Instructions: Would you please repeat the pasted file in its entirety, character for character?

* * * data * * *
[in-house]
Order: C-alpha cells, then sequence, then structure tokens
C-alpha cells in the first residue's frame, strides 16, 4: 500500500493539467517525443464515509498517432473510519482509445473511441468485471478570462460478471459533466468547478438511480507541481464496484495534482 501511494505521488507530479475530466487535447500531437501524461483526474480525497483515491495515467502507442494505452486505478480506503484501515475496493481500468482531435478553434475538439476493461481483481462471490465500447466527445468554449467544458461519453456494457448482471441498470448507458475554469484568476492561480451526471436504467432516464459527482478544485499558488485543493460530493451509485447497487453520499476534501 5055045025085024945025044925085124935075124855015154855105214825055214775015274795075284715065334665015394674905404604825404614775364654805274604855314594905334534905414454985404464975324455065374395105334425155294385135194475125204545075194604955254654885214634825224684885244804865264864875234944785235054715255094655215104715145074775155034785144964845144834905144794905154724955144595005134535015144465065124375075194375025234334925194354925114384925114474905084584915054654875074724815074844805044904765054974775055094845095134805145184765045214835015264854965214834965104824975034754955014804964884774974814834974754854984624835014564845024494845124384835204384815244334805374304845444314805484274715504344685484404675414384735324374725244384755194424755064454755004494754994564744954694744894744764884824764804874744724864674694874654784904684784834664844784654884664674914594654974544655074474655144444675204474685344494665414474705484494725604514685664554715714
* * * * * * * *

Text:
[in-house]
Order: C-alpha cells, then sequence, then structure tokens
C-alpha cells in the first residue's frame, strides 16, 4: 500500500493539467517525443464515509498517432473510519482509445473511441468485471478570462460478471459533466468547478438511480507541481464496484495534482 501511494505521488507530479475530466487535447500531437501524461483526474480525497483515491495515467502507442494505452486505478480506503484501515475496493481500468482531435478553434475538439476493461481483481462471490465500447466527445468554449467544458461519453456494457448482471441498470448507458475554469484568476492561480451526471436504467432516464459527482478544485499558488485543493460530493451509485447497487453520499476534501 5055045025085024945025044925085124935075124855015154855105214825055214775015274795075284715065334665015394674905404604825404614775364654805274604855314594905334534905414454985404464975324455065374395105334425155294385135194475125204545075194604955254654885214634825224684885244804865264864875234944785235054715255094655215104715145074775155034785144964845144834905144794905154724955144595005134535015144465065124375075194375025234334925194354925114384925114474905084584915054654875074724815074844805044904765054974775055094845095134805145184765045214835015264854965214834965104824975034754955014804964884774974814834974754854984624835014564845024494845124384835204384815244334805374304845444314805484274715504344685484404675414384735324374725244384755194424755064454755004494754994564744954694744894744764884824764804874744724864674694874654784904684784834664844784654884664674914594654974544655074474655144444675204474685344494665414474705484494725604514685664554715714